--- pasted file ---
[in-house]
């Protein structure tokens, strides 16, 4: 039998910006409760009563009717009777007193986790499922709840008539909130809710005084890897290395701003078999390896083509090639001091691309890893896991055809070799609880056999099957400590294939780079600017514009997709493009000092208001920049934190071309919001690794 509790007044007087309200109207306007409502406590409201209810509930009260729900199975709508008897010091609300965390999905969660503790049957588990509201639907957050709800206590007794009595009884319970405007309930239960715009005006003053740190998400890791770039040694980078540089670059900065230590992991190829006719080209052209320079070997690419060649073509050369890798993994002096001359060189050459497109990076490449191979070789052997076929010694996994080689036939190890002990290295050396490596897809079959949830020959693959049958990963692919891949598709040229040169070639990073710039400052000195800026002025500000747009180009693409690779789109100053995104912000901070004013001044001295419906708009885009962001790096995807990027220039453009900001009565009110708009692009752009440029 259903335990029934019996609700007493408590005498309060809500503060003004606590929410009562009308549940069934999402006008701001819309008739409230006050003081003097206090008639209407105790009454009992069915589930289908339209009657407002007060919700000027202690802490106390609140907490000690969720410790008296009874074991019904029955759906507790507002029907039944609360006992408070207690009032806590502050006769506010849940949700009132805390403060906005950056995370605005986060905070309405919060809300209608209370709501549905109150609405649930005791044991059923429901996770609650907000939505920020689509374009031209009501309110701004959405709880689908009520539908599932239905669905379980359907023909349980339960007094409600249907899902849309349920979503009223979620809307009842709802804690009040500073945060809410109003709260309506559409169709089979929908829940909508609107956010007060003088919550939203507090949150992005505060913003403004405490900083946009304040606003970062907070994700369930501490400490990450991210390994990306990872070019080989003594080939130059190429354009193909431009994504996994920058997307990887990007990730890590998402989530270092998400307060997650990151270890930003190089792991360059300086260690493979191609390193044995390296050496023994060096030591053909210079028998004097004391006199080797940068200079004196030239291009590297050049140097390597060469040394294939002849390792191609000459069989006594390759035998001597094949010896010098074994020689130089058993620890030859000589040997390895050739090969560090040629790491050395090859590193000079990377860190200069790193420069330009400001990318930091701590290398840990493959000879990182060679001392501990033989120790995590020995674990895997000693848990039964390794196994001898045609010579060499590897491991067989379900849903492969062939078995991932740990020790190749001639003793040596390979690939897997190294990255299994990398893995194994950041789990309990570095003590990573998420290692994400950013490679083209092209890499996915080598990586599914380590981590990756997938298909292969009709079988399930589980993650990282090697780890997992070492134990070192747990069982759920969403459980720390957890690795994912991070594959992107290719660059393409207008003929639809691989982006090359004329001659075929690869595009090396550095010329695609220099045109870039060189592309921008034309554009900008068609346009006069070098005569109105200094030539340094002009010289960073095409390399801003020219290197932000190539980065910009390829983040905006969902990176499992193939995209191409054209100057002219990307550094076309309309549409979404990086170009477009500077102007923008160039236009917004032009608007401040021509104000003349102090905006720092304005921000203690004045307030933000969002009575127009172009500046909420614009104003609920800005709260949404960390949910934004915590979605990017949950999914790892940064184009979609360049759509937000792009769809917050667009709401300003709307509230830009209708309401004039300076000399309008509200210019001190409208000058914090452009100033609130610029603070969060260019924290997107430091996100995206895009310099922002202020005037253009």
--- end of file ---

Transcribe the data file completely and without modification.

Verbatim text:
[in-house]
């Protein structure tokens, strides 16, 4: 039998910006409760009563009717009777007193986790499922709840008539909130809710005084890897290395701003078999390896083509090639001091691309890893896991055809070799609880056999099957400590294939780079600017514009997709493009000092208001920049934190071309919001690794 509790007044007087309200109207306007409502406590409201209810509930009260729900199975709508008897010091609300965390999905969660503790049957588990509201639907957050709800206590007794009595009884319970405007309930239960715009005006003053740190998400890791770039040694980078540089670059900065230590992991190829006719080209052209320079070997690419060649073509050369890798993994002096001359060189050459497109990076490449191979070789052997076929010694996994080689036939190890002990290295050396490596897809079959949830020959693959049958990963692919891949598709040229040169070639990073710039400052000195800026002025500000747009180009693409690779789109100053995104912000901070004013001044001295419906708009885009962001790096995807990027220039453009900001009565009110708009692009752009440029 259903335990029934019996609700007493408590005498309060809500503060003004606590929410009562009308549940069934999402006008701001819309008739409230006050003081003097206090008639209407105790009454009992069915589930289908339209009657407002007060919700000027202690802490106390609140907490000690969720410790008296009874074991019904029955759906507790507002029907039944609360006992408070207690009032806590502050006769506010849940949700009132805390403060906005950056995370605005986060905070309405919060809300209608209370709501549905109150609405649930005791044991059923429901996770609650907000939505920020689509374009031209009501309110701004959405709880689908009520539908599932239905669905379980359907023909349980339960007094409600249907899902849309349920979503009223979620809307009842709802804690009040500073945060809410109003709260309506559409169709089979929908829940909508609107956010007060003088919550939203507090949150992005505060913003403004405490900083946009304040606003970062907070994700369930501490400490990450991210390994990306990872070019080989003594080939130059190429354009193909431009994504996994920058997307990887990007990730890590998402989530270092998400307060997650990151270890930003190089792991360059300086260690493979191609390193044995390296050496023994060096030591053909210079028998004097004391006199080797940068200079004196030239291009590297050049140097390597060469040394294939002849390792191609000459069989006594390759035998001597094949010896010098074994020689130089058993620890030859000589040997390895050739090969560090040629790491050395090859590193000079990377860190200069790193420069330009400001990318930091701590290398840990493959000879990182060679001392501990033989120790995590020995674990895997000693848990039964390794196994001898045609010579060499590897491991067989379900849903492969062939078995991932740990020790190749001639003793040596390979690939897997190294990255299994990398893995194994950041789990309990570095003590990573998420290692994400950013490679083209092209890499996915080598990586599914380590981590990756997938298909292969009709079988399930589980993650990282090697780890997992070492134990070192747990069982759920969403459980720390957890690795994912991070594959992107290719660059393409207008003929639809691989982006090359004329001659075929690869595009090396550095010329695609220099045109870039060189592309921008034309554009900008068609346009006069070098005569109105200094030539340094002009010289960073095409390399801003020219290197932000190539980065910009390829983040905006969902990176499992193939995209191409054209100057002219990307550094076309309309549409979404990086170009477009500077102007923008160039236009917004032009608007401040021509104000003349102090905006720092304005921000203690004045307030933000969002009575127009172009500046909420614009104003609920800005709260949404960390949910934004915590979605990017949950999914790892940064184009979609360049759509937000792009769809917050667009709401300003709307509230830009209708309401004039300076000399309008509200210019001190409208000058914090452009100033609130610029603070969060260019924290997107430091996100995206895009310099922002202020005037253009």